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Product Of The Month: Drying Racks And Clothes Lines To Save Energy

Posted by on May 1, 2013 in Lifestyle | 1 comment

Product Of The Month: Drying Racks And Clothes Lines To Save Energy

One summer when I was in college I worked on a family farm and their clothes line ran just a few yards behind the farm stand. One day, the farmers’ whites, dancing in the breeze, became the backdrop for the farm stand. A customer commented: “You just don’t see that anymore.” She then went home and returned with her camera to capture a photo of white sheets against a background of green pasture and blue sky. It was probably a very homey, comfortable photo that would remind viewers of a simpler time.

More than a decade later, when researching this blog post, I learned some of the reasons why the farmers’ clothes line seemed like such a rare site to their customer. There are negative perceptions about clothes lines and laws against them! Many private communities ban clothes lines because they are considered an eyesore and a sign of poverty. Luckily, according to the New York Times, some states are citing environmental concerns and fighting back by creating laws that prevent home owners associations from banning clothes lines. What a strange world we live in when there has to be a law that gives people the right to hang a clothes line.

Air Drying Clothes Could Reduce Energy Use 6%

It’s estimated that clothes dryers account for about 6% residential energy use, according to Project Laundry List. So the environmental advantages of air drying clothes are clear. As for the negative perceptions, well, clearly not everyone feels the same way. The photographer at the farm loved the clothes line so much she took a photo of it and I like to think she was inspired to string one up herself when she got home.

Whether you have a yard and can hang a clothes line outside (without breaking any silly home owners association rules) or you need to dry your clothes indoors, it doesn’t take much to get into air drying. Not only will you save money on electricity, but your favorite pair of jeans will probably last a little bit longer too.

Indoor Drying Rack

After going through many wood drying racks, I’ve been using a sturdy tripod drying rack for a few years. I like this style of drying rack because, once folded, it can be easily stored in a closet. Also, the clothes are on hangers so when they’re dry all you need to do is move them from the drying rack to the closet. The down side is that it’s not great for towels or small items. So I often wash two loads of laundry, hang some items from each to dry and use the dryer to dry everything else.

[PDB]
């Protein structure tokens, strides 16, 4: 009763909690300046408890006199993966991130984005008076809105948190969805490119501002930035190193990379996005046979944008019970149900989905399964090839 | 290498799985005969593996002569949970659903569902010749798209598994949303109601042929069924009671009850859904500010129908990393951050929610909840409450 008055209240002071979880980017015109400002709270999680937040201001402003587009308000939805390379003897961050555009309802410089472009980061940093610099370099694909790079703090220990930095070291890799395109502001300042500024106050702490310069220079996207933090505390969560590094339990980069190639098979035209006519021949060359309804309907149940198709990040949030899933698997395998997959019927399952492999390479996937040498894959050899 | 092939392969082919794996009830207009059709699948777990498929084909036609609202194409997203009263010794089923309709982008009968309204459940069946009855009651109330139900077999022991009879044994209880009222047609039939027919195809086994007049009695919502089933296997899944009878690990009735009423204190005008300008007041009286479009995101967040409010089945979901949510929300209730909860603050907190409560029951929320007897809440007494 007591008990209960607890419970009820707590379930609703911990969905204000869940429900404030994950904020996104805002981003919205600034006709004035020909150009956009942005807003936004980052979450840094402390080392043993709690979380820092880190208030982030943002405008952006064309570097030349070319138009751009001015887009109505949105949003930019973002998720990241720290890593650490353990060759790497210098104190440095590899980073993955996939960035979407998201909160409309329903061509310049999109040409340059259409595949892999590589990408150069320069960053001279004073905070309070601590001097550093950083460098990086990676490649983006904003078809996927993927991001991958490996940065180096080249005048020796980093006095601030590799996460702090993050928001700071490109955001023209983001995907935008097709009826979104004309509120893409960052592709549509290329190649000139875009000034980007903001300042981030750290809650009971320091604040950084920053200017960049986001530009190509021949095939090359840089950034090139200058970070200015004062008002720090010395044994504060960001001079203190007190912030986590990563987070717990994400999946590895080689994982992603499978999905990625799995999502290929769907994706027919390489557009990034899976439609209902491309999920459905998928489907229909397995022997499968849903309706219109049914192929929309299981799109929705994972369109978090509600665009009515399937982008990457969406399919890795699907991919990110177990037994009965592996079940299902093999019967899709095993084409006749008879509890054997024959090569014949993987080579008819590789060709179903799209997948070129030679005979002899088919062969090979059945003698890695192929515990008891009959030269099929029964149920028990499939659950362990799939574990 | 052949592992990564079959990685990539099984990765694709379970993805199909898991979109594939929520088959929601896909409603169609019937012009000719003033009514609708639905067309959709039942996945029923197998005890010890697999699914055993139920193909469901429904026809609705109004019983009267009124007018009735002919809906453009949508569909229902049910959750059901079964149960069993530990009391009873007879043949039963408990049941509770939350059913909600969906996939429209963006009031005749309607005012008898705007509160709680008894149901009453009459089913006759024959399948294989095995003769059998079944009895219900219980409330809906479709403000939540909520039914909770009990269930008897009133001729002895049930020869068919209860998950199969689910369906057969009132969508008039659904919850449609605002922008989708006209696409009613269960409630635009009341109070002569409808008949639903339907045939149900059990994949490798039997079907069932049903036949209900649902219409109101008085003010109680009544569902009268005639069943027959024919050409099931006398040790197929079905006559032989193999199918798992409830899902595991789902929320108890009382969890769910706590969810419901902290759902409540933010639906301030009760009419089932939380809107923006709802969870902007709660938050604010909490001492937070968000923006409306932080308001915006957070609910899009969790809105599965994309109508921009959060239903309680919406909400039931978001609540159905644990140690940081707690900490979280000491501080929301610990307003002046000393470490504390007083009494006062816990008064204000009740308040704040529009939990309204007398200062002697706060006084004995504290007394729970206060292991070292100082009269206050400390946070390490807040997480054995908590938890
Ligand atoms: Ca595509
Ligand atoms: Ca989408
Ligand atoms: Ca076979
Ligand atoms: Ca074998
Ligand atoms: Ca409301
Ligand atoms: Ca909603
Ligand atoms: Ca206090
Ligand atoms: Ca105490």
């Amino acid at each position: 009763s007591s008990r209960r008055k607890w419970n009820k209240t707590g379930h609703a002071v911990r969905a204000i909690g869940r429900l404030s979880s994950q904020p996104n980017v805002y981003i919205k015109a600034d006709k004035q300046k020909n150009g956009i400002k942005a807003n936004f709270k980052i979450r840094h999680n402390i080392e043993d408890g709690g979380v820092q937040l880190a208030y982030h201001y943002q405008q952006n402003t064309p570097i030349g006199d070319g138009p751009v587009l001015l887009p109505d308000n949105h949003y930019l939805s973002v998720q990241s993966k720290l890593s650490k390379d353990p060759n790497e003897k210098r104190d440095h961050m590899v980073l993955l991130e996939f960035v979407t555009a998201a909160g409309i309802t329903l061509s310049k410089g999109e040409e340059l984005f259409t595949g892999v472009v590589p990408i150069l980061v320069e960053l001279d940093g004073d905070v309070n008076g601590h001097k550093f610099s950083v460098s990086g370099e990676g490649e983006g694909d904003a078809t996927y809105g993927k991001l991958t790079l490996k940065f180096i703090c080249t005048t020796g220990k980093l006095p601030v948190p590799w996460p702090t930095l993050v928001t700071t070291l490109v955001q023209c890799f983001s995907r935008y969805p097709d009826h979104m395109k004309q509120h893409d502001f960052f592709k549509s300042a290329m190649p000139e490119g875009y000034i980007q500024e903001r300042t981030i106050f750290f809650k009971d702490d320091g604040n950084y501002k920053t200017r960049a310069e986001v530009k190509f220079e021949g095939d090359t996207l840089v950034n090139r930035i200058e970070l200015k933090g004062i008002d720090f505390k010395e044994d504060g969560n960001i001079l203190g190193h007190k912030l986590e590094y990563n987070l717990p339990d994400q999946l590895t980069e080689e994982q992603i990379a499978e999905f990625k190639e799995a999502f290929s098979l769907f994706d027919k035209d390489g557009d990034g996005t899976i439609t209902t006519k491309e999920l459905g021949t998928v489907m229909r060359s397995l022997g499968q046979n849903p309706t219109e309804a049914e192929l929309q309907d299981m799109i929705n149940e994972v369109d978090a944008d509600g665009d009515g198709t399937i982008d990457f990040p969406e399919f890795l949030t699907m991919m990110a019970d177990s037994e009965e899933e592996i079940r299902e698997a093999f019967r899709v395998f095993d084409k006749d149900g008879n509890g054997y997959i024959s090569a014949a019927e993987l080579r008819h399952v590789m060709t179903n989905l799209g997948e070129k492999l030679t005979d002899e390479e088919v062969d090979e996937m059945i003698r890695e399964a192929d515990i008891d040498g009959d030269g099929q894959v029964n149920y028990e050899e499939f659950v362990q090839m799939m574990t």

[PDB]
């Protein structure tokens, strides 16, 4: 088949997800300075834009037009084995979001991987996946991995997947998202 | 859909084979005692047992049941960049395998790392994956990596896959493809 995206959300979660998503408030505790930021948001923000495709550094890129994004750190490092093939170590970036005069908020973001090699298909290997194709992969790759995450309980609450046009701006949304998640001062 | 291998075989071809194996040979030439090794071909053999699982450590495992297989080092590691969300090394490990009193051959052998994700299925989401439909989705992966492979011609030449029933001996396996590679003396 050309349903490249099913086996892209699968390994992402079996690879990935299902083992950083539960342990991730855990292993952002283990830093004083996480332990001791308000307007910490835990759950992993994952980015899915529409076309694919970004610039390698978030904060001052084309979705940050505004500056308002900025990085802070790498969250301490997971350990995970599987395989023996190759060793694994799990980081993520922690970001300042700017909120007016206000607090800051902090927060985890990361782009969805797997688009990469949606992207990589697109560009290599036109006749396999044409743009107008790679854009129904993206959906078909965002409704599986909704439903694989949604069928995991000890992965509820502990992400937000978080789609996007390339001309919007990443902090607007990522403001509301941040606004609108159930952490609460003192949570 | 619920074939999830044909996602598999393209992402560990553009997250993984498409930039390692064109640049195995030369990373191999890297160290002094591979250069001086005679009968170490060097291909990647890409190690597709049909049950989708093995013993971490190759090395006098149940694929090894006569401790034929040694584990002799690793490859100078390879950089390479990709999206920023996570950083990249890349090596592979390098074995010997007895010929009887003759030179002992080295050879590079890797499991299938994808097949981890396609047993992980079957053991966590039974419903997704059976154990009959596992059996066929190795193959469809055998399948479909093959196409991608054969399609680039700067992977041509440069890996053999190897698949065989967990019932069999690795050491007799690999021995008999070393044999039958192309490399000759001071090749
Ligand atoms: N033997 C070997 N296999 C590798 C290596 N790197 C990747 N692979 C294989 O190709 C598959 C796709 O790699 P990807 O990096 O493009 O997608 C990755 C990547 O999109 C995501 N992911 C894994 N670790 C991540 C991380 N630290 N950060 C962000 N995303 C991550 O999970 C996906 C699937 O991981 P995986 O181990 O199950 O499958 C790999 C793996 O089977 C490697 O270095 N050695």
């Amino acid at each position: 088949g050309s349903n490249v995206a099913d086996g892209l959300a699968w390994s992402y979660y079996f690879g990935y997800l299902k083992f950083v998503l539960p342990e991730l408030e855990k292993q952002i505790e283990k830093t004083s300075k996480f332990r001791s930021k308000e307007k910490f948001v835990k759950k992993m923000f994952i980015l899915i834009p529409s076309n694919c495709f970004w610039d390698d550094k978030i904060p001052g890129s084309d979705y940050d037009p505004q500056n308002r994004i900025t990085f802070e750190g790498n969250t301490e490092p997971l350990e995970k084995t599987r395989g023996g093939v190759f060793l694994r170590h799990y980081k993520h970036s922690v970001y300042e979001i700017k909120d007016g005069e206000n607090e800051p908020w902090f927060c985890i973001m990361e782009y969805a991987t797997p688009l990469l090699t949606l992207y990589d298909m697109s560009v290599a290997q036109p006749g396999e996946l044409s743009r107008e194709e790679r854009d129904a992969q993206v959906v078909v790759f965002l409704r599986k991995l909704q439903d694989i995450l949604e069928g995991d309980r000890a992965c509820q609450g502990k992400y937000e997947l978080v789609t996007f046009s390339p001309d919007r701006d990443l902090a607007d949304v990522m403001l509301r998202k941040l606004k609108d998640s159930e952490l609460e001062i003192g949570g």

While we usually like to link to the exact product we own in our product of the month posts, the drying rack I have doesn’t have a brand name on it. The drying rack we’re linking to this month is very similar – and has great reviews on Amazon – but I’m not positive it’s the same brand.

Outdoor Clothes Line

If you can hang your clothes in the fresh air, all you need is a piece of rope, clothespins and a clothespin bag. You’ll want you’re rope to be sturdy and made of material that resists mold and dries quickly after a rain, which means it will most likely be synthetic or a synthetic blend. While the clothespin bag is designed to be left outdoors, that can lead to the clothespins getting wet and dirty so we recommend keeping them inside and bringing them outside when you need to hang clothes. This way your clothespins stay clean and so do your clothes.

If you want a more sophisticated clothes line, you can get a retractable line.

Nicole’s 2¢

One of the first things I did when I moved into my house was grab a brand new package of rope the previous owner left in the basement and string a clothes line the length of the yard, from the deck to the fence.

At least twice every summer my mailman tells me how nice it is that I hang my clothes out. His wife refuses to do it because she’s worried what the neighbors will think, but he draws the line at his Steelers jersey because the dryer fades the colors. Keep your blacks black and your golds gold, by going green!

Kim is an eco enthusiast who tries to make small changes that will add up and make a difference.

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One Comment

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  1. George

    I have the same indoor rack and it works great. Considering my dryer takes nearly 2 cycles to dry anything (read: time for a new one?), I like having the rack in tandem.

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